Weaving Bermudians into the fabric of the insurance sector is designed to boost the supply of skilled labor and to finally put an end to Bermudians being "spectators to massive success," says Brown.
Some opponents fear that the combination of the permit rules and the escalating cost of doing business might simply drive business away from Bermuda.
One big company, not in the insurance field, has laid plans to move away from Bermuda this spring.
Such defections are not unusual, and the government is not unduly worried. For his part, Brown says the fear of corporate armadas setting sail for more sheltered ports is misplaced.
Alexander Scott, Brown's predecessor, says that "for every company that goes, two come." Asked if he shares that view, Brown says: "I don't know the exact figures, but I think the minister was indicating that there is a sustained interest in Bermuda on the part of international companies."
Brown has no doubt that his new proposals will benefit companies. "It will make doing business in Bermuda less expensive, because they will have fewer work permits to apply for," he says. "It will be less stressful because they won't have to wait on the work-permit process."
The strategy is to weave the insurance and reinsurance sectors, along with their supporting services, into the fabric of Bermuda and its citizens, many of whom have no contact with the insurance sector.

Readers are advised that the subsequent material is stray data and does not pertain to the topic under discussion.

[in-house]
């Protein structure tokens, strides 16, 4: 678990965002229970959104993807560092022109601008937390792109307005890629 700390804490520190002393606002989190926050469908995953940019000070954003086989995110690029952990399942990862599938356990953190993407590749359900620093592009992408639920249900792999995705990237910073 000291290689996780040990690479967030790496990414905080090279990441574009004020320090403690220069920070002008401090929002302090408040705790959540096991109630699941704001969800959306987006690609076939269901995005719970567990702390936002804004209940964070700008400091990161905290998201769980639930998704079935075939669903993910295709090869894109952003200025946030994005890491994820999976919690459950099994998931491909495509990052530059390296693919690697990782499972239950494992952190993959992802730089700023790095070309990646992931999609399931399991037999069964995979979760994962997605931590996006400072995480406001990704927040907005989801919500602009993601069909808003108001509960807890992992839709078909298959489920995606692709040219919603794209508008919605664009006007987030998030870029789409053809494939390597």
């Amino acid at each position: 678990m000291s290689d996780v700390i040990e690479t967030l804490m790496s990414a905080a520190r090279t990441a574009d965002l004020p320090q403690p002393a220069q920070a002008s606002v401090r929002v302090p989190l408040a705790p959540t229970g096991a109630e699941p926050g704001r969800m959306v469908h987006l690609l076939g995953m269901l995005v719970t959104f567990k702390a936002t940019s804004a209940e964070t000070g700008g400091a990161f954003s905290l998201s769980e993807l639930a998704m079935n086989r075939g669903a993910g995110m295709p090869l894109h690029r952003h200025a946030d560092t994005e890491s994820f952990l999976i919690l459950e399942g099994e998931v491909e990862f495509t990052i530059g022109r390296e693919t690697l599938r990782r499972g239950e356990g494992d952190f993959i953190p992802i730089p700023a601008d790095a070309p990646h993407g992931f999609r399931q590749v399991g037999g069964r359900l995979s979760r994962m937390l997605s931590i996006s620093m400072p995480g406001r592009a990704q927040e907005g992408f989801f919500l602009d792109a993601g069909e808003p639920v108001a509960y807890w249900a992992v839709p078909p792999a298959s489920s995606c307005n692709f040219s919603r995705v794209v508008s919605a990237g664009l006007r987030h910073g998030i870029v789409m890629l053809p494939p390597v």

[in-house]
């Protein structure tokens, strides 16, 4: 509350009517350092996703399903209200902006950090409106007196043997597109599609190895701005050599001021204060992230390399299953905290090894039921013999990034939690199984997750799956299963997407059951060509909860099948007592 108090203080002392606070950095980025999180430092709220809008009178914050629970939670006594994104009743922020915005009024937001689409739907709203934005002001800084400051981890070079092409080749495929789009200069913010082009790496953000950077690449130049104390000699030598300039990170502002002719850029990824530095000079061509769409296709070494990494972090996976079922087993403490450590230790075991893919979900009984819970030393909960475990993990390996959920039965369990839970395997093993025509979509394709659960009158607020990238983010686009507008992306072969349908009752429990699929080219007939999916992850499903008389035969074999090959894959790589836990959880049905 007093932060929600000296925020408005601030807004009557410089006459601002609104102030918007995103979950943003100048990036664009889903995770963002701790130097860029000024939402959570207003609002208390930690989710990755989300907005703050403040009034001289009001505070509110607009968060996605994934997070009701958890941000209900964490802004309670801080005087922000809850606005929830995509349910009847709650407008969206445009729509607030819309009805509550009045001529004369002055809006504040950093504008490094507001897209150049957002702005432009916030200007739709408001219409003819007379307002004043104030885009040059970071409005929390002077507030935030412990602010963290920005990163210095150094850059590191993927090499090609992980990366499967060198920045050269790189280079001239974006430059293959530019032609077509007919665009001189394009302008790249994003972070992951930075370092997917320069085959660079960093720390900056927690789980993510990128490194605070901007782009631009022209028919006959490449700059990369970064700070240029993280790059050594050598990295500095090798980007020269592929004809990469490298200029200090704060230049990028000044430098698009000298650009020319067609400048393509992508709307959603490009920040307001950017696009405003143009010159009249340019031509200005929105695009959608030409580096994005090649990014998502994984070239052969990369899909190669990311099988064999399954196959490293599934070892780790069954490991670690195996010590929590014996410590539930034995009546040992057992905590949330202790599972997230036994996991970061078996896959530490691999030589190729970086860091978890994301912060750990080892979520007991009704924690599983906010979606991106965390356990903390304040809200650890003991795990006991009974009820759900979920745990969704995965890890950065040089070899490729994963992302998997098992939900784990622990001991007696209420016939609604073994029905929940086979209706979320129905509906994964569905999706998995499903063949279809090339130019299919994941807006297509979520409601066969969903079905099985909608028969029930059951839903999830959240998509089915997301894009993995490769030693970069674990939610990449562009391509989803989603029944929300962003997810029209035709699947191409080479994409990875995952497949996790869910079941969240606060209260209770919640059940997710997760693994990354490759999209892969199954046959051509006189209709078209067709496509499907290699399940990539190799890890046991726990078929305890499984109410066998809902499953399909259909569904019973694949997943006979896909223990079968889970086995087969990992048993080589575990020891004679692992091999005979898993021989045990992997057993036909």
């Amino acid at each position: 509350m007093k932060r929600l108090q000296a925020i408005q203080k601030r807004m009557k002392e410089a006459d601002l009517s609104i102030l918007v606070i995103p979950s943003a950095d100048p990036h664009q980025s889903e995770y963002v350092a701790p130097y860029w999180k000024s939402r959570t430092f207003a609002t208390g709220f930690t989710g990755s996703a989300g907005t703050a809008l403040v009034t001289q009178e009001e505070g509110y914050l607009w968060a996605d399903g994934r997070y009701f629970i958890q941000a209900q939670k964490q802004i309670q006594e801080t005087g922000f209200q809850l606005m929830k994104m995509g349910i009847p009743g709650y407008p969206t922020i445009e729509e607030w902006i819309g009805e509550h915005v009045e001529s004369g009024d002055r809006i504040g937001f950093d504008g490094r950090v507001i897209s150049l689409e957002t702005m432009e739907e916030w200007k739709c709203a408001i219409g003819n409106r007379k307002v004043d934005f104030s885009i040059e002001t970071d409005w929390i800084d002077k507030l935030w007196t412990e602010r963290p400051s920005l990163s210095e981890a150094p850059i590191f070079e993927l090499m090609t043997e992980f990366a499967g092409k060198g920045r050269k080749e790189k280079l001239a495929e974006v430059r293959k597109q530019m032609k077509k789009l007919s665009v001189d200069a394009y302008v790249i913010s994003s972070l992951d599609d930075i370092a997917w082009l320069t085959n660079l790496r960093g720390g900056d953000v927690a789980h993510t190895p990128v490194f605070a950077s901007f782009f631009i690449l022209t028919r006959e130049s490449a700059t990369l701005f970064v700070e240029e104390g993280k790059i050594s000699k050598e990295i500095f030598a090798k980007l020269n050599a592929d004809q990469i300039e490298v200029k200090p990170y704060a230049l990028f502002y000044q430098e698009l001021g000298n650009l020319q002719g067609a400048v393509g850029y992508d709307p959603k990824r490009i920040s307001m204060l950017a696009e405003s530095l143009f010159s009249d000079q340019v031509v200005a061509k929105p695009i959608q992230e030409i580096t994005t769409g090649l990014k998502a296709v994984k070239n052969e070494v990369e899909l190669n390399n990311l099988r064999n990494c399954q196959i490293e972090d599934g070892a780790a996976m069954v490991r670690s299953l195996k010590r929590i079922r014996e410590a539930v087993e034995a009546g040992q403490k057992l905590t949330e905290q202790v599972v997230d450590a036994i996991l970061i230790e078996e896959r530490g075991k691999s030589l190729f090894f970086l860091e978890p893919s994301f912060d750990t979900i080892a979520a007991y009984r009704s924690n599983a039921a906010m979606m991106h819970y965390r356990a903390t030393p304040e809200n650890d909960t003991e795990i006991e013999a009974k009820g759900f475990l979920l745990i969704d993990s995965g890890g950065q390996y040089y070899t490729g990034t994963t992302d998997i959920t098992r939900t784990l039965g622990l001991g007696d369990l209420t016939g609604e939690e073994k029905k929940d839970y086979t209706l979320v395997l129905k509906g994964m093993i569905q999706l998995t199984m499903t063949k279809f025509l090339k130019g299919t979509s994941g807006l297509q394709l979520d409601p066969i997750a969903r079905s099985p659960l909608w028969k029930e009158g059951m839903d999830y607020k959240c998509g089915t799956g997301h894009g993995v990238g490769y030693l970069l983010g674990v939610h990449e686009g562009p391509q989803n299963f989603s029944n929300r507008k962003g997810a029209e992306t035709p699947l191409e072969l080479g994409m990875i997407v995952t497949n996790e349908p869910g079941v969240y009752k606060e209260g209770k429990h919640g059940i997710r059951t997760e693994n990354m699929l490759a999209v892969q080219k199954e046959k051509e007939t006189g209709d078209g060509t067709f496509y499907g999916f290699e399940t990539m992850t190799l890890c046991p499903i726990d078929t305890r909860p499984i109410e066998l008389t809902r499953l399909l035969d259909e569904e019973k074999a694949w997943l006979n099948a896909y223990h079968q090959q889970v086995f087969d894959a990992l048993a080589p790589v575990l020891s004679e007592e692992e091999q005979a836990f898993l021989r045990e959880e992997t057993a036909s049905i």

"I'm really looking forward to the day when the industry is no longer looked at as a spectacle from the Bermudian perspective, but that it's part and parcel of our community," Brown says.
It's in Bermuda's interest that that day should come sooner rather than later.
Offshore jurisdictions are lined up to offer existing or as yet unborn captive managers a home, should the new Bermuda environment prove inhospitable to their needs, or should costs price them out of the market.
"Bermuda is a very highly developed market, (but) there are a number of reasons why other centers such as the Isle of Man might be attractive for that business," says David Vick, the Isle of Man's insurance regulator. "At the moment Bermuda is the key center, but there are some interesting developments from an island context."
Cayman has attracted its first on-the-ground reinsurer in Greenlight Re. A new town, Camana Bay, is being built to accommodate the growth Cayman expects.
An editorial published recently by London's Daily Telegraph asks a pertinent question: "If every few years, the most experienced staff are forced to leave the country, it can make it hard to maintain momentum."
Indeed it can, but not if Brown has his way. In the interview, Brown was asked what message the readers of Risk & InsuranceŽshould take away from his new proposals.
"They should take away that we're going to engage," he says. "I'm going to challenge them (foreign corporations) to contribute more to Bermuda, not just by growing their business concerns, but by bringing their meetings, their colleagues, their families and their friends back to Bermuda, to enjoy the other side of Bermuda."
is a columnist for Risk & InsuranceŽ. He also covers issues on alternative risk.
March 1, 2007